With so high numbers comes as high competition. The Facebook news feed is a super crowded place. So don’t let the numbers trick you. Organic reach is extremely low (3-5%), and you will be forced to pay for exposure.
Luckily for you, Facebook ads can be one of the best ways to promote your content. They should be an integral part of any social media strategy.
If your content comes in video format, then YouTube should be your first choice. Think, where do you go to watch video content? There’s only one possible answer – YouTube.
Many of the searches are for “How to” videos. If you can offer this type of content, you could make something happen on YouTube.
Because it’s owned by Google, it’s great for SEO and brand exposure.
Google+ is one of the biggest social platforms, but don’t be fooled by the numbers. It can be quiet at times. Yet, it has its loyal fans. Quiet also means there’s little competition. I can also confirm it impacts SEO, and surprisingly I do get a nice amount of traffic from it.
If you’re more into pictures than words than Instagram is for you. Even though its engagement rates are falling, also due to increasing number of active users, it is still the king of engagement. Users are more likely to interact with posts on Instagram than on any other social network. In addition, posts have a very long life, extending to almost a week.
What’s more, you can post videos too. Apps such as Instagram’s own Hyperlapse makes shooting videos a simple task.
Instagram works really well for visual based businesses, like art, food, retail, automotive industry, and fashion.
Its users often overlap with Twitter so it can be good to use them together.
Twitter is a great option if your target audience is “information junkies” as Michelle Manafy calls them. If your content is relying on topic-based news and timely insights, Twitter is for you.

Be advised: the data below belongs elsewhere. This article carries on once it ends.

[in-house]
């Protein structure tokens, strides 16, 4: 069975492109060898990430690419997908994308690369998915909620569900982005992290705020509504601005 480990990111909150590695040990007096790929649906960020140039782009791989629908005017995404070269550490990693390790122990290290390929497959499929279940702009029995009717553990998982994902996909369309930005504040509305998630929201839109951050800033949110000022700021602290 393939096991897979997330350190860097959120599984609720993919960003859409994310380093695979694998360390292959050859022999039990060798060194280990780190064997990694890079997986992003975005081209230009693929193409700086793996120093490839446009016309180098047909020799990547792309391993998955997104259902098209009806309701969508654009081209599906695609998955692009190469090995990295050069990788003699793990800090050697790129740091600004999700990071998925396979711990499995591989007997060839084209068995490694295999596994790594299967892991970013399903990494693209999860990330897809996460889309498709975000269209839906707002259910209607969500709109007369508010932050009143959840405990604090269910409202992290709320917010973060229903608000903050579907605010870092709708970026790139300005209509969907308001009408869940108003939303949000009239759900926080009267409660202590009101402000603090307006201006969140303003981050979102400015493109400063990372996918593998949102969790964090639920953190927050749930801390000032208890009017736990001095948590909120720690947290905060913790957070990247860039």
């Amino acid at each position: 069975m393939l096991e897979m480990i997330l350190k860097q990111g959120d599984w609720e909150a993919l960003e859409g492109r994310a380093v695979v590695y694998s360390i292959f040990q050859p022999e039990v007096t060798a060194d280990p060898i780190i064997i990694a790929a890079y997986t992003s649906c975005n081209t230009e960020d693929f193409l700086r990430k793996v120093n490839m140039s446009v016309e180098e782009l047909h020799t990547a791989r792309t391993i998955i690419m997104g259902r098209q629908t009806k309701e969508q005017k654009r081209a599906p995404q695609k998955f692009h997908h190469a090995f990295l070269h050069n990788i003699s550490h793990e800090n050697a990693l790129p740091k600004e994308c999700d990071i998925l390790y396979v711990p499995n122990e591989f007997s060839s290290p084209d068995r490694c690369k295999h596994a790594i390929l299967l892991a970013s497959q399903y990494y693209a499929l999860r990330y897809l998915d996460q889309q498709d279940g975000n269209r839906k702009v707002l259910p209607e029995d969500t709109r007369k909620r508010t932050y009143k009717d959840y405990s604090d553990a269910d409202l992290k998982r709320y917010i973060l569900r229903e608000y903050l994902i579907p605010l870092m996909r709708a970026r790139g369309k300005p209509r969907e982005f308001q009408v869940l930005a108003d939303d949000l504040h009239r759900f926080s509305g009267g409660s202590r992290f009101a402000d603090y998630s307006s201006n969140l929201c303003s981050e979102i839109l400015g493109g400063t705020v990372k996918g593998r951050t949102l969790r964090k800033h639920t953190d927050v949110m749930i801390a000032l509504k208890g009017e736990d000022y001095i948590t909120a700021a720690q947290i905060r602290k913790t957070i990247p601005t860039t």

It’s great for driving traffic, increasing brand awareness, and engaging with your consumers. Although you need to take into consideration that everything happens so fast. In 10 or 20 minutes your tweet is already a thing of the past, so you need to post multiple times a day.
The best if your market is B2B. If your content is related to work, business connections and networking, then try LinkedIn. It’s worth taking into account high income and education levels of the average user. It offers strong penetration among people aged 35 or more.
It’s great for engaging in deeper conversations with influencers, gaining advice, and exchanging ideas. LinkedIn is about enhancing your business, your brand, and your profile through the power of networking.
If your target group is predominately female, you should try Pinterest. A whopping 80% of users are women. Also, if your business falls into categories such as fashion, food, or DIY, there could be a good fit.
Given their strong connection with Shopify, Pinterest is also great for online stores. Building traffic and brand awareness is also a strong suit.
A study from The Social Habit showed that men and women have a different motivation for going to Pinterest. Men are usually looking to actively shop and women to get creative ideas. But what is more important – people go on Pinterest specifically because they want something.
Targeting teens? Get on Snapchat right now. It’s totally mobile-based, one of the fastest growing mobile apps. Much like Pinterest, the majority of users are female (71%).
Unlike other video-based social platforms, Periscope focuses on live video. It gained a lot of traction in the second part of 2015, and we are yet to see if the hype will continue. Most users are under 25. There are also two similar platforms out there – Meerket and Blab.